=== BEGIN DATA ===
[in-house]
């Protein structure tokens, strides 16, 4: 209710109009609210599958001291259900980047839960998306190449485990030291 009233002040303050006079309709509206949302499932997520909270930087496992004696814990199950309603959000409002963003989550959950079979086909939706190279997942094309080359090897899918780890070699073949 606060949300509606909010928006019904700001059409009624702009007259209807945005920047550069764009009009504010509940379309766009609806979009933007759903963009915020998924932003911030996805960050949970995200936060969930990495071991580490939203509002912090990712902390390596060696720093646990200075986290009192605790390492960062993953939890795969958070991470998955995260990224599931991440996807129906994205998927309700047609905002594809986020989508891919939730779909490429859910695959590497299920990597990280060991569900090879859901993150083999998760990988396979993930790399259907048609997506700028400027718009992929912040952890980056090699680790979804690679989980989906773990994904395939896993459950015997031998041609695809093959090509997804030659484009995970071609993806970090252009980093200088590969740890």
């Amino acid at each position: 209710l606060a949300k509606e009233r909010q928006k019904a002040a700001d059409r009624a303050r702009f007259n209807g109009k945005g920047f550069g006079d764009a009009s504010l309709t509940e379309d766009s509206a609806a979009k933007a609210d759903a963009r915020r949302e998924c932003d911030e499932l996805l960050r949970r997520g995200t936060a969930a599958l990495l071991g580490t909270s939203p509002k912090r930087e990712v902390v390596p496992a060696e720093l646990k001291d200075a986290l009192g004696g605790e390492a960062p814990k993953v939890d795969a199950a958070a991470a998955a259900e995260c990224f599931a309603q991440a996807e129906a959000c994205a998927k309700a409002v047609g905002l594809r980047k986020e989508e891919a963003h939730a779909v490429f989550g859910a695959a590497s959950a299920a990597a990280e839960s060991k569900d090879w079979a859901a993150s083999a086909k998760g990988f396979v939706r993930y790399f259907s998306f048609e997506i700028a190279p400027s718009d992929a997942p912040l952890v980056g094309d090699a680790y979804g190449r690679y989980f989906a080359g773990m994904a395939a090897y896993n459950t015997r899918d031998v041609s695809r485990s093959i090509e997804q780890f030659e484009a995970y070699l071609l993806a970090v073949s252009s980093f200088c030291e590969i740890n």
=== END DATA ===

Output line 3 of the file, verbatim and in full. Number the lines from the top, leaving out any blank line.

């Amino acid at each position: 209710l606060a949300k509606e009233r909010q928006k019904a002040a700001d059409r009624a303050r702009f007259n209807g109009k945005g920047f550069g006079d764009a009009s504010l309709t509940e379309d766009s509206a609806a979009k933007a609210d759903a963009r915020r949302e998924c932003d911030e499932l996805l960050r949970r997520g995200t936060a969930a599958l990495l071991g580490t909270s939203p509002k912090r930087e990712v902390v390596p496992a060696e720093l646990k001291d200075a986290l009192g004696g605790e390492a960062p814990k993953v939890d795969a199950a958070a991470a998955a259900e995260c990224f599931a309603q991440a996807e129906a959000c994205a998927k309700a409002v047609g905002l594809r980047k986020e989508e891919a963003h939730a779909v490429f989550g859910a695959a590497s959950a299920a990597a990280e839960s060991k569900d090879w079979a859901a993150s083999a086909k998760g990988f396979v939706r993930y790399f259907s998306f048609e997506i700028a190279p400027s718009d992929a997942p912040l952890v980056g094309d090699a680790y979804g190449r690679y989980f989906a080359g773990m994904a395939a090897y896993n459950t015997r899918d031998v041609s695809r485990s093959i090509e997804q780890f030659e484009a995970y070699l071609l993806a970090v073949s252009s980093f200088c030291e590969i740890n």